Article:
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The bootlace worm (Lineus longissimus) is in the phylum Nemertea or ribbon worms. It is one of the longest animals known, with specimens up to 30 metres (98 ft) long being reported. They may grow as long as 60 metres (200 ft), which would make it the longest animal in the world. They are however usually only 5 to 10 millimetres (0.20 to 0.39 in) in width. The body is brown with lighter (longitudinal) stripes. It is the most common nemertean found along the coasts of Britain. When handled it produces large amounts of thick mucus with a faint pungent smell. A specimen washed ashore in the aftermath of a severe storm by St Andrews, Scotland, in 1864, had a length of more than 55 metres (180 ft), longer than the longest known Lion's mane jellyfish, the animal which is often considered to be the longest in the world. However records of extreme length should be taken with caution, because the body of nemerteans is flexible and easily stretches to much more than its usual length.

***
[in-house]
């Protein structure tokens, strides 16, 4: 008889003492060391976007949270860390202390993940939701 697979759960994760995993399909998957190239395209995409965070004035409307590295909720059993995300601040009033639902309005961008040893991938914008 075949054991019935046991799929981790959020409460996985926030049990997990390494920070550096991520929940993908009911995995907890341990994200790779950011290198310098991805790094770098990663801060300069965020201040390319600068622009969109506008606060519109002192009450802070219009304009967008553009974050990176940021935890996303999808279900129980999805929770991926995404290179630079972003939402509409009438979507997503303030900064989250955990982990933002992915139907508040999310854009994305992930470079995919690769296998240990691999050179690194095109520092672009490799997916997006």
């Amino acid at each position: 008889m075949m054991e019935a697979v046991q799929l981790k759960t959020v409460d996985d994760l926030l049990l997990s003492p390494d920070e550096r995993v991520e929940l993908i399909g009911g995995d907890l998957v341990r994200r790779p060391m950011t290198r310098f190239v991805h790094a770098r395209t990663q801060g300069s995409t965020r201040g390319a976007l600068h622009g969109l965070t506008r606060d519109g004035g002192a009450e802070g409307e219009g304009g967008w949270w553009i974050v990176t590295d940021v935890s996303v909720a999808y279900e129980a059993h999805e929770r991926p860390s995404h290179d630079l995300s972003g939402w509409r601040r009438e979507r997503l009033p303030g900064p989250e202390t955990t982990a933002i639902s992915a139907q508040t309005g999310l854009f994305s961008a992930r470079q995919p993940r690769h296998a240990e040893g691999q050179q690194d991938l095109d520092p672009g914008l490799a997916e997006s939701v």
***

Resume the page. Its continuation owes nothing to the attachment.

Lineus longissimus can be found on sandy shores, muddy shores, and in tide pools.
Like other nemerteans, Lineus longissimus feeds using its evertable proboscis. As it is in the class Anopla, their proboscis is not armed with a barbed stylet. Instead they have a cluster of sticky filaments at the end of their proboscis that they use to immobilize prey.
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